When the atoms linked by a covalent bond are different, the bonding electrons are shared, but no longer equally. Instead, the bonding electrons are more attracted to one atom than the other, giving rise to a shift of electron density toward that atom. This unequal distribution of electrons is known as a polar covalent bond, characterized by a partial positive charge on one atom and a partial negative charge on the other. The atom that attracts the electrons more strongly acquires the partial negative charge and vice versa. For example, the electrons in the H–Cl bond of a hydrogen chloride molecule spend more time near the chlorine atom than near the hydrogen atom. Thus, in an HCl molecule, the chlorine atom carries a partial negative charge and the hydrogen atom has a partial positive charge. Figure \(\PageIndex{2}\) shows the distribution of electrons in the H–Cl bond. Note that the shaded area around Cl is much larger than it is around H. Compare this to Figure \(\PageIndex{1}\), which shows the even distribution of electrons in the H2 nonpolar bond.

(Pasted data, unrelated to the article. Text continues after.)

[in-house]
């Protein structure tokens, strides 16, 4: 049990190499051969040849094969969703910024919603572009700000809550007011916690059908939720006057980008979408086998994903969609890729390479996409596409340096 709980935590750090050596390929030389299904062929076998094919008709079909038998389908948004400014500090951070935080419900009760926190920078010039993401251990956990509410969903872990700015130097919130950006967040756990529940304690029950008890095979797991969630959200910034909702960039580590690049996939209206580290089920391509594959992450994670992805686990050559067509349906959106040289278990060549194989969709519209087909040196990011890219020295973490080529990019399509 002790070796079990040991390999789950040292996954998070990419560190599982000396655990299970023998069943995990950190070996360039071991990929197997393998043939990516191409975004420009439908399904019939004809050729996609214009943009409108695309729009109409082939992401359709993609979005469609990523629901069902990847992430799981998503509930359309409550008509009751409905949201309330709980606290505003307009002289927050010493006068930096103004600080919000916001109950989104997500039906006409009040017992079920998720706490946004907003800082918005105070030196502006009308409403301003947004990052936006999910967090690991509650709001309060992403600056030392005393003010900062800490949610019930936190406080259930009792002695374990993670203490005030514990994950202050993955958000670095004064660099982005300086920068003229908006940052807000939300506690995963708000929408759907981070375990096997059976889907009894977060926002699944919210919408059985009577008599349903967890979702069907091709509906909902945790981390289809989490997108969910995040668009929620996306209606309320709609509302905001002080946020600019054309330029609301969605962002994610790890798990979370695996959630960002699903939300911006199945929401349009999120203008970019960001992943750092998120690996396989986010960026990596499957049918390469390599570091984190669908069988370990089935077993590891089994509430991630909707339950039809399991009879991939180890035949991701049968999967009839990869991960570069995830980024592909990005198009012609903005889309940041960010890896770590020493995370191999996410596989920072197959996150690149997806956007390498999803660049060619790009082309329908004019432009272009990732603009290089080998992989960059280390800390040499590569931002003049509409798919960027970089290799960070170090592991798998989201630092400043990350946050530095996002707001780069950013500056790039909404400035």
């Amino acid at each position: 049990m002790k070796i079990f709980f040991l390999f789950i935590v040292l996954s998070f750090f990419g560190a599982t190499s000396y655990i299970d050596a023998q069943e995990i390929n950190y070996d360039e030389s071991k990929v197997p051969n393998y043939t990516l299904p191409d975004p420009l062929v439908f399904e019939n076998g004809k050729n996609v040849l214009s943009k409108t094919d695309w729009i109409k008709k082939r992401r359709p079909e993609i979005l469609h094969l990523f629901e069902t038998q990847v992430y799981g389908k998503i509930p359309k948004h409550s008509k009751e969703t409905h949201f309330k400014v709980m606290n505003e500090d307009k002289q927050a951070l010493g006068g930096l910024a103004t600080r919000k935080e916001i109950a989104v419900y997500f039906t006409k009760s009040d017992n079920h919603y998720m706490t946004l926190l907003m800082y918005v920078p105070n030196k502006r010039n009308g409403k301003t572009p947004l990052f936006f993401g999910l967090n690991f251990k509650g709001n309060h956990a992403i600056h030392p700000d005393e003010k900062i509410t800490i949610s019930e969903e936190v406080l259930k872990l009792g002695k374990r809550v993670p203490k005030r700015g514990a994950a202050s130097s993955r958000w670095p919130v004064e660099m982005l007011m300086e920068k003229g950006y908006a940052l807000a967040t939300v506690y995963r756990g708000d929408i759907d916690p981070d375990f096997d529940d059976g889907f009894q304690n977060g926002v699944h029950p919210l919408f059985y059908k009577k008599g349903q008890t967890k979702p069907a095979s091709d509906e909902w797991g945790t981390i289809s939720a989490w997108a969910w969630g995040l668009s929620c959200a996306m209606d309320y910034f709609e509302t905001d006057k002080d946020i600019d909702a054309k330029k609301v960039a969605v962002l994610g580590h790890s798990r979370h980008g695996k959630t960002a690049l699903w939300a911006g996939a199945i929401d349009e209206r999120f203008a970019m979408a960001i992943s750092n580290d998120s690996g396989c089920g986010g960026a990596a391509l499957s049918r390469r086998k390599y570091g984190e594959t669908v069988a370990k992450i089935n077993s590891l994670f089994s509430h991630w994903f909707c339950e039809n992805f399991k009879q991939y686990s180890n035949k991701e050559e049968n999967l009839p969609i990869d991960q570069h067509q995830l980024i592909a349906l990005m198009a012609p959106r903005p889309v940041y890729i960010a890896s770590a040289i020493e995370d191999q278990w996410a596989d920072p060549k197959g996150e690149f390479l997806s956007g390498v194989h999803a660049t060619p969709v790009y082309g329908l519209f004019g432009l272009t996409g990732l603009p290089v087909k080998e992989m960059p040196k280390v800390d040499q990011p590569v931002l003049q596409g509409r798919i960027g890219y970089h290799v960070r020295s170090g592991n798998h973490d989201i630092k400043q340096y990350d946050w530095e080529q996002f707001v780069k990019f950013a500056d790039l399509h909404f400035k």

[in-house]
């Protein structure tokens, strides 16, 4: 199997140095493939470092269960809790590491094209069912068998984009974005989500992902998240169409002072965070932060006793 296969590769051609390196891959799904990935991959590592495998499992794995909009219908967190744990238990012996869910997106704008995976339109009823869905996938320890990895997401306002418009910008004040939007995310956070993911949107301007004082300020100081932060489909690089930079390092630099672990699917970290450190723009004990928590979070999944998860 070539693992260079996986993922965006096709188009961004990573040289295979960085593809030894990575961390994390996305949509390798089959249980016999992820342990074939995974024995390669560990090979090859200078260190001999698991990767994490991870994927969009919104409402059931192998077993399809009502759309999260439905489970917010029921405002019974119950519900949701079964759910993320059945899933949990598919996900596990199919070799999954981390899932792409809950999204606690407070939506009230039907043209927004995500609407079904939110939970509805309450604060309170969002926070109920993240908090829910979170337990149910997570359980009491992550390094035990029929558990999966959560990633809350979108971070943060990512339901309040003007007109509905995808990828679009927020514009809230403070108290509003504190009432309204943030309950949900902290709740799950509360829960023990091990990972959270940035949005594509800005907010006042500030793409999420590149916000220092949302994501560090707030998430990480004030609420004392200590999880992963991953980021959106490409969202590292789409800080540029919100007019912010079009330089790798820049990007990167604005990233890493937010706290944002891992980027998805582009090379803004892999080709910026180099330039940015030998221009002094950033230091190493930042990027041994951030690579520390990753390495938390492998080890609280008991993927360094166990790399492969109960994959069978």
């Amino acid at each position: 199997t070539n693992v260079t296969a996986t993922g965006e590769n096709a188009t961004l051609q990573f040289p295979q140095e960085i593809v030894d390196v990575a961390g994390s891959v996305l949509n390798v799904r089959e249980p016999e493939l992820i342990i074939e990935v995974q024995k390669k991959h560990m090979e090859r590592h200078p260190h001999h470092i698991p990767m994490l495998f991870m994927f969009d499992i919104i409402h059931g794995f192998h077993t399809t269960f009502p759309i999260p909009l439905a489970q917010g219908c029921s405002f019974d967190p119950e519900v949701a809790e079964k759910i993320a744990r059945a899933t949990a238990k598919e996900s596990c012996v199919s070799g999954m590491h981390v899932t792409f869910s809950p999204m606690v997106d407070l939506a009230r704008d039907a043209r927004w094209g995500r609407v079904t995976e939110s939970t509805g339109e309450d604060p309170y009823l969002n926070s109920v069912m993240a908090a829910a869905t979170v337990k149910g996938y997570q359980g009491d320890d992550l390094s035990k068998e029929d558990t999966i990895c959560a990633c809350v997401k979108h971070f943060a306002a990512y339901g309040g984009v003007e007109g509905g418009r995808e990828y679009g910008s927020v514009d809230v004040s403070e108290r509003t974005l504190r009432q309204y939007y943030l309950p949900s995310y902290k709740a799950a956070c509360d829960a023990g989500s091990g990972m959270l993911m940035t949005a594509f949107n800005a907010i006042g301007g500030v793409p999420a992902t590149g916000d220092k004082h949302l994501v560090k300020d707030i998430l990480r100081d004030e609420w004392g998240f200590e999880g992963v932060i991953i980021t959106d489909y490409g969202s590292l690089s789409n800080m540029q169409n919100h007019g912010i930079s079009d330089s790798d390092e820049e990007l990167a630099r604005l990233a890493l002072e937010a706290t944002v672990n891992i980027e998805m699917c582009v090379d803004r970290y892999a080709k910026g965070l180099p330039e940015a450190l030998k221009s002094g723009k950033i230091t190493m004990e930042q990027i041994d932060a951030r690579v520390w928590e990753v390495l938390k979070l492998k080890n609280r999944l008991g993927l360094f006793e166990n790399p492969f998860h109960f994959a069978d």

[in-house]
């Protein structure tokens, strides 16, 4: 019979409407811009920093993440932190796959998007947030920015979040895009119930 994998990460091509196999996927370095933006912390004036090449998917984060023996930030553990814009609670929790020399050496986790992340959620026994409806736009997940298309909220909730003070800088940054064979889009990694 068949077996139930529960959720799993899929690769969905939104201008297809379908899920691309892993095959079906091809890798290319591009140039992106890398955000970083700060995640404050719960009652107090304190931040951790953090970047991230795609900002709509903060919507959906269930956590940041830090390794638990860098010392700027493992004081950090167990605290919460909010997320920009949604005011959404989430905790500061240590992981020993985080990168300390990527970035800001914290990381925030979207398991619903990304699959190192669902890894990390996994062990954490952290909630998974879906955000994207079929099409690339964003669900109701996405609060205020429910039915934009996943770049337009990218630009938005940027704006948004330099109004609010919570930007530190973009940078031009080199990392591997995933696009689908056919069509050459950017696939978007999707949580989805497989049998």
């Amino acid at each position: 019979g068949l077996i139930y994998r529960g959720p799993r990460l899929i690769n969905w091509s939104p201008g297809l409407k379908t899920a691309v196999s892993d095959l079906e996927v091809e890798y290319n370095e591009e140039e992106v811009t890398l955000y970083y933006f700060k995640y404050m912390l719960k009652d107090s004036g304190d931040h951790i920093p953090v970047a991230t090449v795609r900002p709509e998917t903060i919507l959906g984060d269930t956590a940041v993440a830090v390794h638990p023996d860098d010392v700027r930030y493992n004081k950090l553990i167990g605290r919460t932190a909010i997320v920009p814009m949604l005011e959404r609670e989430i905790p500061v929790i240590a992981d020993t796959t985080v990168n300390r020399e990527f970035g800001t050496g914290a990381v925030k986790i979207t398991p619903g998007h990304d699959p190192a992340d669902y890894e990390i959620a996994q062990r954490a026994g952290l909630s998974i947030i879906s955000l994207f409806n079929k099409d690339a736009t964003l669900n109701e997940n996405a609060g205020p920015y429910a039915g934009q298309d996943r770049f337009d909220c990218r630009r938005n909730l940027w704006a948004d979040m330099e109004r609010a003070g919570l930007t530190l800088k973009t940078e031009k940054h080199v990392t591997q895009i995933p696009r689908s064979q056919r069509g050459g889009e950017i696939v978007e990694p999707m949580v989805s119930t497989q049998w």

Figure \(\PageIndex{2}\): (a) The distribution of electron density in the HCl molecule is uneven. The electron density is greater around the chlorine nucleus. The small, black dots indicate the location of the hydrogen and chlorine nuclei in the molecule. (b) Symbols δ+ and δ– indicate the polarity of the H–Cl bond.